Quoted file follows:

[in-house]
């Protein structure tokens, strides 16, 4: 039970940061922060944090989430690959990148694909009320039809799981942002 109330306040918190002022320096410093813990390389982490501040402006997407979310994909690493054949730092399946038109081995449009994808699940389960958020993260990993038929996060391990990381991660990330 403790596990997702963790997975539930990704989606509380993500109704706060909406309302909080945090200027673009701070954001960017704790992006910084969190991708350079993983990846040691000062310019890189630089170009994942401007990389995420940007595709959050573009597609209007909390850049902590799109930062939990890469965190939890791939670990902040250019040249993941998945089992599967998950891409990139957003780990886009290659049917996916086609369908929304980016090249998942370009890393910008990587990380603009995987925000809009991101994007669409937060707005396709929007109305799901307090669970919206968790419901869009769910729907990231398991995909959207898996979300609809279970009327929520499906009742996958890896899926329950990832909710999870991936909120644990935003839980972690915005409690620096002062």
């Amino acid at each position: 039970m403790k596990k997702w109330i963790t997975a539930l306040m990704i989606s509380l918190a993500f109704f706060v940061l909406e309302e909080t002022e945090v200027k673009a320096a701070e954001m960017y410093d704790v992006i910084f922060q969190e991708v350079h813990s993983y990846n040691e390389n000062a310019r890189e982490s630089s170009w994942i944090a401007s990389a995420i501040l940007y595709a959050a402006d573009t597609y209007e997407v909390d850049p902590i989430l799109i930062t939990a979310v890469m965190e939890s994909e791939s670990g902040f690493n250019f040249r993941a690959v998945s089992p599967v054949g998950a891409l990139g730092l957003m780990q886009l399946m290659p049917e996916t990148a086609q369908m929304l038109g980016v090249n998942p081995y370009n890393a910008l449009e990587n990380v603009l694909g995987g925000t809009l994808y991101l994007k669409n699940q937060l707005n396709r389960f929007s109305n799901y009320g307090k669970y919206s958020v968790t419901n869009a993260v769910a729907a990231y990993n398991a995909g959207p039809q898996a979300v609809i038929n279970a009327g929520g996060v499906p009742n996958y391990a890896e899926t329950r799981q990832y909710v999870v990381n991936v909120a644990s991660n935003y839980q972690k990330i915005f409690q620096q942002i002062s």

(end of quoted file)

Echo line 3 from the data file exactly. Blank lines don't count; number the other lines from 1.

């Amino acid at each position: 039970m403790k596990k997702w109330i963790t997975a539930l306040m990704i989606s509380l918190a993500f109704f706060v940061l909406e309302e909080t002022e945090v200027k673009a320096a701070e954001m960017y410093d704790v992006i910084f922060q969190e991708v350079h813990s993983y990846n040691e390389n000062a310019r890189e982490s630089s170009w994942i944090a401007s990389a995420i501040l940007y595709a959050a402006d573009t597609y209007e997407v909390d850049p902590i989430l799109i930062t939990a979310v890469m965190e939890s994909e791939s670990g902040f690493n250019f040249r993941a690959v998945s089992p599967v054949g998950a891409l990139g730092l957003m780990q886009l399946m290659p049917e996916t990148a086609q369908m929304l038109g980016v090249n998942p081995y370009n890393a910008l449009e990587n990380v603009l694909g995987g925000t809009l994808y991101l994007k669409n699940q937060l707005n396709r389960f929007s109305n799901y009320g307090k669970y919206s958020v968790t419901n869009a993260v769910a729907a990231y990993n398991a995909g959207p039809q898996a979300v609809i038929n279970a009327g929520g996060v499906p009742n996958y391990a890896e899926t329950r799981q990832y909710v999870v990381n991936v909120a644990s991660n935003y839980q972690k990330i915005f409690q620096q942002i002062s």